“Yet seafarers are bravely standing up for their rights. Industry and maritime regulators must listen. The flag state and port state have a very clear and central role to play to uphold their obligations,” said Arrachedi. 

"I fought relentlessly to obtain my rights,” Abdul explains. “But had it not been for the efforts of Mr. Mohamed Arrachedi, I wouldn't be home right now. There were a lot of threats and suffering. 

“I advise every seafarer who works on ships in the Arab world that if they face any problem, they should contact the ITF to get assistance and obtain their rights. 

“I thank the ITF and Mohamed Arrachedi very deeply.” 





  • International law theoretically protects seafarers like Abdul Naser Saleh from being exploited this way. But there is a serious loophole. Although ships often operate in international waters, they must be registered with a single country and that country, the so-called flag state, is legally responsible for ensuring the ship’s owners meet certain basic standards on safety and crew welfare.  
  • The UN International Labour Organization’s  Maritime Labour Convention (MLC) – which Tanzania has ratified – is designed to ensure a level playing field so the ships around the world meet the same standards on how seafarers are treated.  
  • The problem is that international ship registries are funded through fees charged to the ship owners. Meeting rigorous safety and welfare standards costs their ‘customers’ money and so the registries have no incentive to enforce the law.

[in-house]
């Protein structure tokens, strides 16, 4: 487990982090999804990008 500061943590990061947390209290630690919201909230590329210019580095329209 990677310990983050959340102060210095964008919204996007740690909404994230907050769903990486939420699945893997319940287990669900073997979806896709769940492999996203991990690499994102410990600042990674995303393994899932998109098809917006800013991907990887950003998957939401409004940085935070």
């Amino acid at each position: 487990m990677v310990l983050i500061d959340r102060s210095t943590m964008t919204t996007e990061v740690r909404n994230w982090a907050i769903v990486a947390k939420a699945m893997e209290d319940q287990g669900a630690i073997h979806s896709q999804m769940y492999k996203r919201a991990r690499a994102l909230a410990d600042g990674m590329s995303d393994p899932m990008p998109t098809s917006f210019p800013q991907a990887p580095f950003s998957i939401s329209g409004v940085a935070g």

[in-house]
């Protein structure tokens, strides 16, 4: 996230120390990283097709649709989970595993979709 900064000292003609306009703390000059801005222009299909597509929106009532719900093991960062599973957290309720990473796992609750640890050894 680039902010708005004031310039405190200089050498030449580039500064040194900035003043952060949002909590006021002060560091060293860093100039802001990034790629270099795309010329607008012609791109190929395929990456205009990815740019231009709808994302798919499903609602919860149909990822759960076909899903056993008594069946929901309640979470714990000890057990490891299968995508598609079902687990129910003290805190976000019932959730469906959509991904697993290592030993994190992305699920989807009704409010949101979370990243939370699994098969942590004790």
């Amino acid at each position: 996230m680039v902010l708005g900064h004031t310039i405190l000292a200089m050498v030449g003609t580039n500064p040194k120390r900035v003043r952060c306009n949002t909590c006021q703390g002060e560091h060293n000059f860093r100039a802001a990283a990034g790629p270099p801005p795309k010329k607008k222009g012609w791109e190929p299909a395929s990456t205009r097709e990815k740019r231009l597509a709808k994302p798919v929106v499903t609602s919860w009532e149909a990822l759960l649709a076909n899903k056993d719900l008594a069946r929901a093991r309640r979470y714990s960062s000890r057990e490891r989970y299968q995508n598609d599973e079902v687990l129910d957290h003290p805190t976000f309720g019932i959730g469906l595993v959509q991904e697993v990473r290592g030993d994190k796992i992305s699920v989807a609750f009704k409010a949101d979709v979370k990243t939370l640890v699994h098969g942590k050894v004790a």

• The 1982 UN Convention on the Law of the Sea says there must be a genuine link between a ship owner and the country where the ship is registered. This is also the ITF’s policy. The practice of some countries to operate open registers (Flags of Convenience) where they register a ship for a fee but do little or nothing to meet their obligations under international law, has caused untold suffering to seafarers. Until the system is changed, seafarers like Abdel will continue to be exploited by unscrupulous operators. 
  • “At the grubbier end of the shipping industry, it’s like the police are being paid by the criminals,” said Steve Trowsdale, the ITF’s Inspectorate Coordinator. “What we see is ship owners who want to evade their responsibilities, selecting flag states they know will take little or no interest in enforcing standards. That saves them money but means crews find themselves on inadequate vessels, uncertain about how much and when they might be paid. Abdul Naser Saleh’s story is an extreme example but, unfortunately, cases like his are all too common.”